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REVIEW article

Front. Immunol., 08 July 2021 | https://doi.org/10.3389/fimmu.2021.697588

TIRAP in the Mechanism of Inflammation

  • 1Department of Biosciences and Biomedical Engineering (BSBE), Indian Institute of Technology Indore (IITI), Indore, India
  • 2Department of Pharmacology and Regenerative Medicine, The University of Illinois at Chicago, Chicago, IL, United States
  • 3MRC Centre for Molecular Bacteriology and Infection, Imperial College London, London, United Kingdom
  • 4Department of Pathology, Immunology and Laboratory Medicine, Rutgers University-New Jersey Medical School, Newark, NJ, United States
  • 5School of Graduate Studies, Rutgers Biomedical and Health Sciences, Newark, NJ, United States
  • 6Center for Immunity and Inflammation, New Jersey Medical School, Rutgers-The State University of New Jersey, Newark, NJ, United States
  • 7Discipline of Chemistry, Indian Institute of Technology Indore (IITI), Indore, India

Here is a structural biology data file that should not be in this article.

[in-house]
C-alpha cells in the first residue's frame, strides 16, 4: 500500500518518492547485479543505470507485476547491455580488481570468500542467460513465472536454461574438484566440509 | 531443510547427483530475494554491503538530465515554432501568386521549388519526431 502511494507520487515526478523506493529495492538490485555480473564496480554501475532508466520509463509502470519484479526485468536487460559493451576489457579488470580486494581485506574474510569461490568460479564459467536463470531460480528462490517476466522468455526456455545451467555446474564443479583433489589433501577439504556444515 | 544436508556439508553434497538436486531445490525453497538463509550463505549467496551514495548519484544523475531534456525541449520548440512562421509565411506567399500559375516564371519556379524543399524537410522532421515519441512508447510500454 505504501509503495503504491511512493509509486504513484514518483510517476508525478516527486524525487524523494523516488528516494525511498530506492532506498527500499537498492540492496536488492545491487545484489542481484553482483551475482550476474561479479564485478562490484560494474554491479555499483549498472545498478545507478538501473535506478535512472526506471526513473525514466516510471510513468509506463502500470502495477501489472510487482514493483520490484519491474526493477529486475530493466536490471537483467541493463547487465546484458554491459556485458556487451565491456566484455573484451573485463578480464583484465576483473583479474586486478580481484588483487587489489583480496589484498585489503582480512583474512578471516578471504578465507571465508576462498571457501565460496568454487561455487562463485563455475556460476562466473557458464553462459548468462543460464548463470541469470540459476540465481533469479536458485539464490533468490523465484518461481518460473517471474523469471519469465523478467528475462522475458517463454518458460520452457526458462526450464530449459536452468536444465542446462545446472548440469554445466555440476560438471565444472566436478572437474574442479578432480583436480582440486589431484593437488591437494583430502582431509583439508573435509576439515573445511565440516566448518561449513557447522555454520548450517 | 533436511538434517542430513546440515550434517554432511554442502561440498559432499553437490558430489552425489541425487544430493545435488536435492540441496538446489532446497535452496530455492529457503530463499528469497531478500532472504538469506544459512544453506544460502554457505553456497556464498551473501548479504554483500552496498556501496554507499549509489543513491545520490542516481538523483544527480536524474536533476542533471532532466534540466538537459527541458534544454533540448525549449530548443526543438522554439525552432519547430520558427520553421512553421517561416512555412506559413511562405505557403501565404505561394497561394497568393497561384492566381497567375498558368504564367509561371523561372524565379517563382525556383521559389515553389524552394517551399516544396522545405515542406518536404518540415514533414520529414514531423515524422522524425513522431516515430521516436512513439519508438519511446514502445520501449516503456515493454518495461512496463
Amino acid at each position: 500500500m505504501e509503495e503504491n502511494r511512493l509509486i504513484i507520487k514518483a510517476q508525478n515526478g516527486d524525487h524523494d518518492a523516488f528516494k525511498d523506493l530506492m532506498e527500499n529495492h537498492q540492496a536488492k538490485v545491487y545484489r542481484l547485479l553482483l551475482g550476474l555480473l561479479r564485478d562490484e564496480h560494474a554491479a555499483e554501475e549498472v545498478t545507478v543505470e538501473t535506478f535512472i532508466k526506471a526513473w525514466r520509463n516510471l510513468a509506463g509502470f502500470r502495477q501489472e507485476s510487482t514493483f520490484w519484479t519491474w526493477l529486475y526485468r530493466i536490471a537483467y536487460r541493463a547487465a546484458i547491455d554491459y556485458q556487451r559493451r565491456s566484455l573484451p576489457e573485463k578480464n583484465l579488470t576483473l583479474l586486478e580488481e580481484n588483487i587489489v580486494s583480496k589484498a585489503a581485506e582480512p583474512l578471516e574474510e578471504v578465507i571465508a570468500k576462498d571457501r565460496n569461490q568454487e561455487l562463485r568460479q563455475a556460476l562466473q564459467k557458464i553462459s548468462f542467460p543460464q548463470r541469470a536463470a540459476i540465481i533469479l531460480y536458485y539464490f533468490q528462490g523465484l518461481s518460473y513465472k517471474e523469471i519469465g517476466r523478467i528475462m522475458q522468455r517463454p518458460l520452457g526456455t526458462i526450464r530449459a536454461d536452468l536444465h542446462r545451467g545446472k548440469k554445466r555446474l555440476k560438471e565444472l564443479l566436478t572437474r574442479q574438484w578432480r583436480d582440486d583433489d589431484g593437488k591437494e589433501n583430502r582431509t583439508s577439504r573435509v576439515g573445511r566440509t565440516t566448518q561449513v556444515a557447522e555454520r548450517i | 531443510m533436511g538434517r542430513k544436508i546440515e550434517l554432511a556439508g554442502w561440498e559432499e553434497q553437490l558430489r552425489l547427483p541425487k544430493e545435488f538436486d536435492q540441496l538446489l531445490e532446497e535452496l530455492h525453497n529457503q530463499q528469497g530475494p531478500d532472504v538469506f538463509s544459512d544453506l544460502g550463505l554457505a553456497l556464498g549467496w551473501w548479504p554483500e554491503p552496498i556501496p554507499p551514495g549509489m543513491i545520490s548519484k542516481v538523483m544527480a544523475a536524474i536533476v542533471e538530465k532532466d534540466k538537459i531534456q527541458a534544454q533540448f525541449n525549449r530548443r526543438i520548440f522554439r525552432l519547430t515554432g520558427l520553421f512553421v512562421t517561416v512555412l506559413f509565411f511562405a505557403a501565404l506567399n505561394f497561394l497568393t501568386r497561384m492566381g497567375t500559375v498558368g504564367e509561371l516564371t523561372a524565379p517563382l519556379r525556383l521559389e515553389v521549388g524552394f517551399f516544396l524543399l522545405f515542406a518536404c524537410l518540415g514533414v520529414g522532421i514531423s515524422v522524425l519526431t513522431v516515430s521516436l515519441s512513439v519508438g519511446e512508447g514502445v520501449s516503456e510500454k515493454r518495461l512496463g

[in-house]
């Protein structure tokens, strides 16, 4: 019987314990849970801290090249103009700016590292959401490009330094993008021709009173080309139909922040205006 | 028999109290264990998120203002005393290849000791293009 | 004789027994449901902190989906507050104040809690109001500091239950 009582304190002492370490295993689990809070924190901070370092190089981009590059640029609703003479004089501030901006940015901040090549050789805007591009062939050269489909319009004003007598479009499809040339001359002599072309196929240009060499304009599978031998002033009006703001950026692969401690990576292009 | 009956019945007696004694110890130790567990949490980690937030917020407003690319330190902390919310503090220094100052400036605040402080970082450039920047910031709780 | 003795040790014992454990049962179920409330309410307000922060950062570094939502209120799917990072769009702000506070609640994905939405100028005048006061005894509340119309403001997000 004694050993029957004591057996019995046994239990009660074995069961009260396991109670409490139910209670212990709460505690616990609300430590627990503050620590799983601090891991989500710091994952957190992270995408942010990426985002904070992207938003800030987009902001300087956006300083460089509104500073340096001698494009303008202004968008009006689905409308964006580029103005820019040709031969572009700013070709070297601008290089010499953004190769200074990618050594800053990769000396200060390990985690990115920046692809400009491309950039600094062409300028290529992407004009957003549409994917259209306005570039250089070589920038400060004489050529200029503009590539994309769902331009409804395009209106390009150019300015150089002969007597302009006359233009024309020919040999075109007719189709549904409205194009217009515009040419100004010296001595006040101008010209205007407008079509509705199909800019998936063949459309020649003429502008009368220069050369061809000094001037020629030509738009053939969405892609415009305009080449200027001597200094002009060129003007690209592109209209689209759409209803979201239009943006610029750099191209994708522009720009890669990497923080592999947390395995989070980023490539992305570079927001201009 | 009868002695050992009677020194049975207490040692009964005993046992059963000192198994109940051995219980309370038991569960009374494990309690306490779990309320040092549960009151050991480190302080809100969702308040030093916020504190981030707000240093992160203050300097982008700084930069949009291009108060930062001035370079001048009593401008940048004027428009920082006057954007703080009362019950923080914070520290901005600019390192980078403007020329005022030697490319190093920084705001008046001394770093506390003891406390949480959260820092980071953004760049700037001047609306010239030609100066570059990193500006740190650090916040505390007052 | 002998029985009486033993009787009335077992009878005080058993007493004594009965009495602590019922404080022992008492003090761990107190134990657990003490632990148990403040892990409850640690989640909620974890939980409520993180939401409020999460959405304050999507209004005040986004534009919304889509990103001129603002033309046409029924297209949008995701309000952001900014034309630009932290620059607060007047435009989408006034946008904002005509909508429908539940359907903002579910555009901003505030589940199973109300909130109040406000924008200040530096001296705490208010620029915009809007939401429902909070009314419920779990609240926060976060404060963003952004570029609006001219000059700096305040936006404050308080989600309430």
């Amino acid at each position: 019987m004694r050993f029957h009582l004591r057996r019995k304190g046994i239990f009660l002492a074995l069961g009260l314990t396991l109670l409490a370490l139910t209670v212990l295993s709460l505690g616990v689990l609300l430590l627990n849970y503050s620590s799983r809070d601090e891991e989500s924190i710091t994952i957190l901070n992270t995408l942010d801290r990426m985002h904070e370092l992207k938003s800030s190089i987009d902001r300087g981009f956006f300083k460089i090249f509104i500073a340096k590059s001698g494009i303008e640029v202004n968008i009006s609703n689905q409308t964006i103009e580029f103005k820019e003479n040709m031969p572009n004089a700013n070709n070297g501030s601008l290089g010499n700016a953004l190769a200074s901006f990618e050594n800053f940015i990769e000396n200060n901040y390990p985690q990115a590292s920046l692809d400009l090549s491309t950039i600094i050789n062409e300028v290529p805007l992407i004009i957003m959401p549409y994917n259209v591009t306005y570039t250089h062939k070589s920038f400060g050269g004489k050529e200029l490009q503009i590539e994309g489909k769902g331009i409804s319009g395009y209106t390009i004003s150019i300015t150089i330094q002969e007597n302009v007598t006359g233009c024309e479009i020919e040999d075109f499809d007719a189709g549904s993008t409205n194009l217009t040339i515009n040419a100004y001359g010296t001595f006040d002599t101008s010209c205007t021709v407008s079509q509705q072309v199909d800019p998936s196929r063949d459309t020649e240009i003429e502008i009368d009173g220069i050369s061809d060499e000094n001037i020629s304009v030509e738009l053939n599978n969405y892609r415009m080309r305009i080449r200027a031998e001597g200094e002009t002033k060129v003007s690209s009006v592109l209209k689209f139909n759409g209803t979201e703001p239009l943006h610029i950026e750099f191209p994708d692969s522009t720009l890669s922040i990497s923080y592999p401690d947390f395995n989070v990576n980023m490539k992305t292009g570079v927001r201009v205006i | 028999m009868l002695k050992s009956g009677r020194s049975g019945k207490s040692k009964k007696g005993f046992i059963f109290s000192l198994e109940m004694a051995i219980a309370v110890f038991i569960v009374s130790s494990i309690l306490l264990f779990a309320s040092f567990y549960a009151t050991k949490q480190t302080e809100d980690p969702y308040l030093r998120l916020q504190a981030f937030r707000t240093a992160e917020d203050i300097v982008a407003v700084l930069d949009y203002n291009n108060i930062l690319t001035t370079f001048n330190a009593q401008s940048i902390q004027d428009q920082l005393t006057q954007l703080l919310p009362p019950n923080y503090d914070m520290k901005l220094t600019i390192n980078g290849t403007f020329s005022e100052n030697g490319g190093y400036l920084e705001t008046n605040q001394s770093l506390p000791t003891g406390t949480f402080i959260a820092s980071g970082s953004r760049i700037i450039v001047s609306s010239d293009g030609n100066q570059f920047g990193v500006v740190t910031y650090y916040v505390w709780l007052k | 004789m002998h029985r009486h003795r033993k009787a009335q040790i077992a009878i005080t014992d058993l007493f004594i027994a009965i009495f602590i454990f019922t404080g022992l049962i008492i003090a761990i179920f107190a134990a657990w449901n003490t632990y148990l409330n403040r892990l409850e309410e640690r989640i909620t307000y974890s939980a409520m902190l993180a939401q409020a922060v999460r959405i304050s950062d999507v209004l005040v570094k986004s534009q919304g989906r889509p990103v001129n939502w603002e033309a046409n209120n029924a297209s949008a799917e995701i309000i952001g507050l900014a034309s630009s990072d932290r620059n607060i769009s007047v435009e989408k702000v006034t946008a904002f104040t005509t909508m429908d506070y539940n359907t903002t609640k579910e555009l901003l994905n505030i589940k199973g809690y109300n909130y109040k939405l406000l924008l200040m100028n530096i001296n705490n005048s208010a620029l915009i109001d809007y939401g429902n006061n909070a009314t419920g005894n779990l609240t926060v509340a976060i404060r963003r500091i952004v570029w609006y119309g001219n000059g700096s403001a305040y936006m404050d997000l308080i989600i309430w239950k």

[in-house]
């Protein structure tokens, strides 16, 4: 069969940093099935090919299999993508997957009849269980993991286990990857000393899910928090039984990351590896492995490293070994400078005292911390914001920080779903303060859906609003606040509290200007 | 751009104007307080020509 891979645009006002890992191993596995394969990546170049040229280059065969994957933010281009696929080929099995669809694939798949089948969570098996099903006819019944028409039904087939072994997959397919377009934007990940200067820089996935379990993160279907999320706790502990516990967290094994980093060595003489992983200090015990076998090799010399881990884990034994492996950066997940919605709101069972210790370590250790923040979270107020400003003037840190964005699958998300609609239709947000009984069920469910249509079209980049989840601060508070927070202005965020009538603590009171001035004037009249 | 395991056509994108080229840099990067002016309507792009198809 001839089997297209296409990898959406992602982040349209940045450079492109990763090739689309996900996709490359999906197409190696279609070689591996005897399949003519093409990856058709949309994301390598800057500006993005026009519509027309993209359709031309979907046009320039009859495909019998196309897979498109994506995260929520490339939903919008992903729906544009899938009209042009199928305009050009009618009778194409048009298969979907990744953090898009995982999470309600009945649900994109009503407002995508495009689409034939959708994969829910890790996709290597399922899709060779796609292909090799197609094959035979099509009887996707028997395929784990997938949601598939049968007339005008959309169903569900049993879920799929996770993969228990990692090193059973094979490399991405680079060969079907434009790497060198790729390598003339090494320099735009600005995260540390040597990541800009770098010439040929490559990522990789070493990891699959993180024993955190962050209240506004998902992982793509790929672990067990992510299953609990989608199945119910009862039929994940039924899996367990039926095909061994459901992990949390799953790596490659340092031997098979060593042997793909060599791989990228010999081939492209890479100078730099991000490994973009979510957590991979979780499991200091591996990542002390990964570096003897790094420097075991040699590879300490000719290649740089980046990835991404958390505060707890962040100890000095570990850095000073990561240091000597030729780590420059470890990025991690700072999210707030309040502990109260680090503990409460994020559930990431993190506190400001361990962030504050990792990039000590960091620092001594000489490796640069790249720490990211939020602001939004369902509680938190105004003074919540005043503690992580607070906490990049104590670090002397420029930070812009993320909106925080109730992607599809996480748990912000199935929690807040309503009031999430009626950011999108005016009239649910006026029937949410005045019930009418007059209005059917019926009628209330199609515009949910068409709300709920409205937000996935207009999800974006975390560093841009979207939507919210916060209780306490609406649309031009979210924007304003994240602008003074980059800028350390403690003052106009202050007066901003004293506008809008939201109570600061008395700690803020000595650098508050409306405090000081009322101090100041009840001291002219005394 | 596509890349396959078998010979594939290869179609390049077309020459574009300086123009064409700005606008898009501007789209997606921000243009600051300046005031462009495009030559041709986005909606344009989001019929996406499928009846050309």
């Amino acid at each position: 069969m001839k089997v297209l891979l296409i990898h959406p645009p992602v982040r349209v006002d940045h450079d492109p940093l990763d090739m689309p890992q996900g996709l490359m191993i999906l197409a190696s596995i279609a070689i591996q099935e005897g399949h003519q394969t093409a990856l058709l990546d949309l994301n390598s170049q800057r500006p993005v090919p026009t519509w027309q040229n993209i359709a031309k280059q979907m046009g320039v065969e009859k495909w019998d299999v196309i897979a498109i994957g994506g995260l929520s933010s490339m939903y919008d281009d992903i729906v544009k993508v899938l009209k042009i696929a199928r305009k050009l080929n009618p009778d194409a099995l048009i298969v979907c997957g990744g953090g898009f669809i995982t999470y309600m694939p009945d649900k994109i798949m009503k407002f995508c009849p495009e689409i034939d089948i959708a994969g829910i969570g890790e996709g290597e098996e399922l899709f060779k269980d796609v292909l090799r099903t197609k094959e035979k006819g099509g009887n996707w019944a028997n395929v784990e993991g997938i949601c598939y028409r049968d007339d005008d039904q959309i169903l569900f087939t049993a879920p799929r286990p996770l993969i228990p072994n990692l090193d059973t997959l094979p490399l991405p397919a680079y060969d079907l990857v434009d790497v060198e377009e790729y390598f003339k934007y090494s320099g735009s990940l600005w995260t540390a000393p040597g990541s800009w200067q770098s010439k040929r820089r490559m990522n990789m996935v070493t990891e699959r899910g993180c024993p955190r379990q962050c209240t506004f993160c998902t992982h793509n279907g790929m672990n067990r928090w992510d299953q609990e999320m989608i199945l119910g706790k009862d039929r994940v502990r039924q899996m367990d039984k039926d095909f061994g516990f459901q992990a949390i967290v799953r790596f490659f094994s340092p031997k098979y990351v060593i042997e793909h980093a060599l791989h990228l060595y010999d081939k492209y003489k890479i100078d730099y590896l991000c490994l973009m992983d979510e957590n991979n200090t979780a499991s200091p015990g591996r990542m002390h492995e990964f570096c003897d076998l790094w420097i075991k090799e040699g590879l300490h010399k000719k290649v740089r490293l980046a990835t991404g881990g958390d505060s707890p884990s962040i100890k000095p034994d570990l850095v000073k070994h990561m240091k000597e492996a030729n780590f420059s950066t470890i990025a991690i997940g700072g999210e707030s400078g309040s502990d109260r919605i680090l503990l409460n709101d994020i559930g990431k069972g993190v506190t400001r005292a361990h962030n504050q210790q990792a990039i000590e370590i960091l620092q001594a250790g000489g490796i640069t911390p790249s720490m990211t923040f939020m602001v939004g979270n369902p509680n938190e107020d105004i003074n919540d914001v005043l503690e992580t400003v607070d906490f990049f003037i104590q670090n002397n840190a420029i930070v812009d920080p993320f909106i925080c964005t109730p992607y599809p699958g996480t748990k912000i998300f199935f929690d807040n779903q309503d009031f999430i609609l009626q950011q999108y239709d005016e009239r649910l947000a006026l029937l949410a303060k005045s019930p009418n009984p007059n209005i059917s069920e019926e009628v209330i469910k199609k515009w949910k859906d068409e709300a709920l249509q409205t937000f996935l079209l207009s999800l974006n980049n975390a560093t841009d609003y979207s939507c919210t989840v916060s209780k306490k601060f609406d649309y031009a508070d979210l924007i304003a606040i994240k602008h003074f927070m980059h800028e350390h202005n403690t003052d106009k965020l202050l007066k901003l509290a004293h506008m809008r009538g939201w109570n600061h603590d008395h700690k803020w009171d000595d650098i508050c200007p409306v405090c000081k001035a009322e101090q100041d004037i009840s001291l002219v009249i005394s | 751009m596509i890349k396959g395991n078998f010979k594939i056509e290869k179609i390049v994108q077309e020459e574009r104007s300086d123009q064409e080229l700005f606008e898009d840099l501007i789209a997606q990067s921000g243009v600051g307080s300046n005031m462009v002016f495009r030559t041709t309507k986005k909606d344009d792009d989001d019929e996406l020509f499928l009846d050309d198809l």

The Toll-interleukin-1 Receptor (TIR) domain-containing adaptor protein (TIRAP) represents a key intracellular signalling molecule regulating diverse immune responses. Its capacity to function as an adaptor molecule has been widely investigated in relation to Toll-like Receptor (TLR)-mediated innate immune signalling. Since the discovery of TIRAP in 2001, initial studies were mainly focused on its role as an adaptor protein that couples Myeloid differentiation factor 88 (MyD88) with TLRs, to activate MyD88-dependent TLRs signalling. Subsequent studies delineated TIRAP’s role as a transducer of signalling events through its interaction with non-TLR signalling mediators. Indeed, the ability of TIRAP to interact with an array of intracellular signalling mediators suggests its central role in various immune responses. Therefore, continued studies that elucidate the molecular basis of various TIRAP-protein interactions and how they affect the signalling magnitude, should provide key information on the inflammatory disease mechanisms. This review summarizes the TIRAP recruitment to activated receptors and discusses the mechanism of interactions in relation to the signalling that precede acute and chronic inflammatory diseases. Furthermore, we highlighted the significance of TIRAP-TIR domain containing binding sites for several intracellular inflammatory signalling molecules. Collectively, we discuss the importance of the TIR domain in TIRAP as a key interface involved in protein interactions which could hence serve as a therapeutic target to dampen the extent of acute and chronic inflammatory conditions.